I stood at the front of the classroom facing my students, who were themselves teachers within the same school district as I was—Montgomery County Public Schools in Maryland. They had enrolled in the summer in-service class for teachers to study the history of the Holocaust, as well as to learn methods for teaching this history to their own students when they returned to their classrooms the following fall.
One of the teachers raised his hand to ask a question. It was a very probing question, which made me uncomfortable—I almost had the feeling that I was being cross-examined, that the questioner was testing the validity of what I was saying. Usually, I was pleased and welcomed questions flowing forth after I spoke,or when my colleagues spoke, but this man’s questions didn’t seem devised to receive a clarification on something that I had said, but rather seemed to indicate a lack of belief. I had the distinct suspicion that my questioner was probing the veracity of what I was saying.
Later, during another class session, that same teacher brought in several items from his collection of Nazi memorabilia. I wondered why—why would an American high school teacher, a chemistry teacher, collect Nazi memorabilia? Was he in agreement with their philosophy? Did he admire them, or…? Another question troubled me: Why did he enroll in the course we were teaching? We all looked at the items he brought into class. We talked about them, and somehow my suspicions about the teacher’s personal philosophy started to evaporate.
As a culminating assignment for the course, the teachers were assigned an in-depth paper instead of a customary exam, as well as a presentation in class for the benefit of all teachers enrolled in the course. When I reviewed that same teacher’s paper, I was totally unprepared for what I read. The paper was an excellent in-depth study of the subject of the Holocaust and the lessons he learned from it. My faith in the teacher’s beliefs was totally restored. On the final day of the class, my colleagues and I returned the graded papers to the teachers.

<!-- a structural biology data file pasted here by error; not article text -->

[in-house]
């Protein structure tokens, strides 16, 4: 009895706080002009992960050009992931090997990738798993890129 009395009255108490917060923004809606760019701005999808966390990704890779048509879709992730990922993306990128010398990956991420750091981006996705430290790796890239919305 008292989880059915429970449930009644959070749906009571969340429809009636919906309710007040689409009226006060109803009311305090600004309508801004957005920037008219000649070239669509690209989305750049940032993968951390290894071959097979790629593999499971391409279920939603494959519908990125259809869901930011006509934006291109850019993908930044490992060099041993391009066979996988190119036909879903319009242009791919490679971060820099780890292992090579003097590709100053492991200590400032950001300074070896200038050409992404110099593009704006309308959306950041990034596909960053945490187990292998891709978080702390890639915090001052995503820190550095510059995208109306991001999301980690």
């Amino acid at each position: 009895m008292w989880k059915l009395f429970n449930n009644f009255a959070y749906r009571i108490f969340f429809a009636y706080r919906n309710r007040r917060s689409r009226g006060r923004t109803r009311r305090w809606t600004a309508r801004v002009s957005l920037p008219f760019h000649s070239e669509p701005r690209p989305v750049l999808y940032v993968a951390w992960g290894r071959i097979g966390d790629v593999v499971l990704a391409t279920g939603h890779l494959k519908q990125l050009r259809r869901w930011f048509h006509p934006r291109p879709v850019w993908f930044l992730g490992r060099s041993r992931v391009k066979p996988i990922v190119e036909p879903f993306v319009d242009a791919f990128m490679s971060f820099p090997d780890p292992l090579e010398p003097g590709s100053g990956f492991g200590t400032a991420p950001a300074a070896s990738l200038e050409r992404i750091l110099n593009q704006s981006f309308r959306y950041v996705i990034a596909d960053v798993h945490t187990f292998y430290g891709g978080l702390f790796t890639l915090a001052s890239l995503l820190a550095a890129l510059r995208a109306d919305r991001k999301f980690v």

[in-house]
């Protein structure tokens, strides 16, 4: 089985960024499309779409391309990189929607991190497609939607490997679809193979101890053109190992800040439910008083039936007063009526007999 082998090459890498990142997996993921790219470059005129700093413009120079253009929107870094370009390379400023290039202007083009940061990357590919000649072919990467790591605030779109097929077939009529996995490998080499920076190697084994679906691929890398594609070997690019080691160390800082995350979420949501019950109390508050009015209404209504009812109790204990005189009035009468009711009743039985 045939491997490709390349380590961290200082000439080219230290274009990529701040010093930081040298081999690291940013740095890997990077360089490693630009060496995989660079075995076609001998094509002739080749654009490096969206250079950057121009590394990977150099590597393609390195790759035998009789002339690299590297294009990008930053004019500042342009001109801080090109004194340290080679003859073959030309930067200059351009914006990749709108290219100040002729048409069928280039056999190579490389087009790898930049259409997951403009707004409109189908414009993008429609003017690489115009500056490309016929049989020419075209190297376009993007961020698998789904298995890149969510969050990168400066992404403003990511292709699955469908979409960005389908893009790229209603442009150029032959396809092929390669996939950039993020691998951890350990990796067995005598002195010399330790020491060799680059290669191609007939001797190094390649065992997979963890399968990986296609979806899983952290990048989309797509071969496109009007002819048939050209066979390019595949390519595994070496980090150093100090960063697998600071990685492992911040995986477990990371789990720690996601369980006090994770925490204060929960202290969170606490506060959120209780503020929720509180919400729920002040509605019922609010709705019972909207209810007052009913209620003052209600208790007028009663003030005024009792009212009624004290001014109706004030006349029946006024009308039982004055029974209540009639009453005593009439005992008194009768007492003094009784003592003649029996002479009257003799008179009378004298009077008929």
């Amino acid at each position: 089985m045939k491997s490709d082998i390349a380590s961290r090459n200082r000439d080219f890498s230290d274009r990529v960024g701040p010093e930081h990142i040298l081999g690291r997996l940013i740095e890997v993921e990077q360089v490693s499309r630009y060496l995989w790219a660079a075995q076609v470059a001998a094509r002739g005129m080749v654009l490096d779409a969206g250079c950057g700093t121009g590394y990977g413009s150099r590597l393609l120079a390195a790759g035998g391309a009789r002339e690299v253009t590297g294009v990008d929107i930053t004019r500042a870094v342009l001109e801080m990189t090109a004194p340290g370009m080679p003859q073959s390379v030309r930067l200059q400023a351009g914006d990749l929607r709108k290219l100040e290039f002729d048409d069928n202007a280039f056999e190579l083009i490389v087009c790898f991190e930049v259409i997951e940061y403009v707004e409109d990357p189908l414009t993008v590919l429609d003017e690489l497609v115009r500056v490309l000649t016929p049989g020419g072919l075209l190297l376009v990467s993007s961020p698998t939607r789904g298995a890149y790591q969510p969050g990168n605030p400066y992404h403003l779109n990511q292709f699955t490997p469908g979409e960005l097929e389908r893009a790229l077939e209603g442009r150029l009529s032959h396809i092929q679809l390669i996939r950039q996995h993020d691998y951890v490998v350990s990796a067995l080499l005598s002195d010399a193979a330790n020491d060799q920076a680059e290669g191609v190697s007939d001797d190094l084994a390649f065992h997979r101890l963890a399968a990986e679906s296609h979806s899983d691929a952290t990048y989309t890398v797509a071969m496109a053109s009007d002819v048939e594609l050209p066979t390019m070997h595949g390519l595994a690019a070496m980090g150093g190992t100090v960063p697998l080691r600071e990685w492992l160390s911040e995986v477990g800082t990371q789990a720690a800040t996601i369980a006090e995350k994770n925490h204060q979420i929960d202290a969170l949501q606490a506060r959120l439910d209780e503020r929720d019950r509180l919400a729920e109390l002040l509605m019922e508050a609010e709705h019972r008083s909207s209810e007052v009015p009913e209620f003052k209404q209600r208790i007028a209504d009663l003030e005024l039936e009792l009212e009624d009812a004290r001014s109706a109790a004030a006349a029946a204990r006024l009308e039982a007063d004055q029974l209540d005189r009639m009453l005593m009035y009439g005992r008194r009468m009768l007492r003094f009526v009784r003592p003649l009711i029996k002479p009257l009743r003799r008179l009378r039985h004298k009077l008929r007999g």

Together we had a light lunch, consisting of contributions from each participant in the class. The teachers talked about what their experience of being immersed in the study of the Holocaust meant to them. They talked about what it meant to them to have spent the last few weeks with a survivor of the Holocaust (me), as well as their meeting several survivors who came to the class one day to speak to them about their experiences. The teachers said good-bye to their colleagues and me and left.
Later that same year, I received a telephone call from an administrator of the local Jewish day school. The administrator was looking for someone to teach the history of the Holocaust to their upper-school students. They turned to me, knowing that I was involved in training teachers in that subject.
The teacher who immediately came to my mind was that high school chemistry teacher. However, I felt compelled to say, “He’s excellent, but he’s not Jewish. Do you want him to teach this to Jewish teenagers?”
The reply was immediate: His religious affiliation did not matter. What did matter was his knowledge of the subject and his ability to teach and share his knowledge with his students. This non-Jewish high school chemistry teacher taught the history of the Holocaust to Jewish students. That teacher was also a chemistry teacher in the Montgomery County Public Schools, where he managed to incorporate the teaching of chemistry, his designated area of expertise, with the teaching of the Holocaust.
Time went by. The United States Holocaust Memorial Museum was planned and built. As one who survived that horrible period in man’s history, I felt obliged to offer my services as a volunteer to this institution. Imagine my surprise when I learned that a Montgomery County teacher had pledged $50,000 to the Museum. How would the donor make this gift on a teacher’s salary, I wondered. Later I learned that this teacher was my and my two colleagues’ student who had attended the in-service class we taught on the history of the Holocaust.
The teacher, to pay off his pledge, had undertaken a job teaching part-time at a local community college.
Hearing of this high school teacher who had pledged such an incredible sum to the Museum, a local Holocaust survivor was inspired to set up a scholarship fund to enable one student a year from that teacher’s school to study the history of the Holocaust.
So who is this high school chemistry teacher who, with the full support of his partner in life, his wife Marcia, made this incredible gift? None other than Don McComb, who had participated in the in-service course that I taught with colleagues Bob Hines and Sue Shoket, who were also instructors in the Montgomery County Public Schools. The same teacher that I had suspected of harboring pro-Nazi sentiments.
©2005, Flora Singer. The text, images, and audio and video clips on this website are available for limited non-commercial, educational, and personal use only, or for fair use as defined in the United States copyright laws.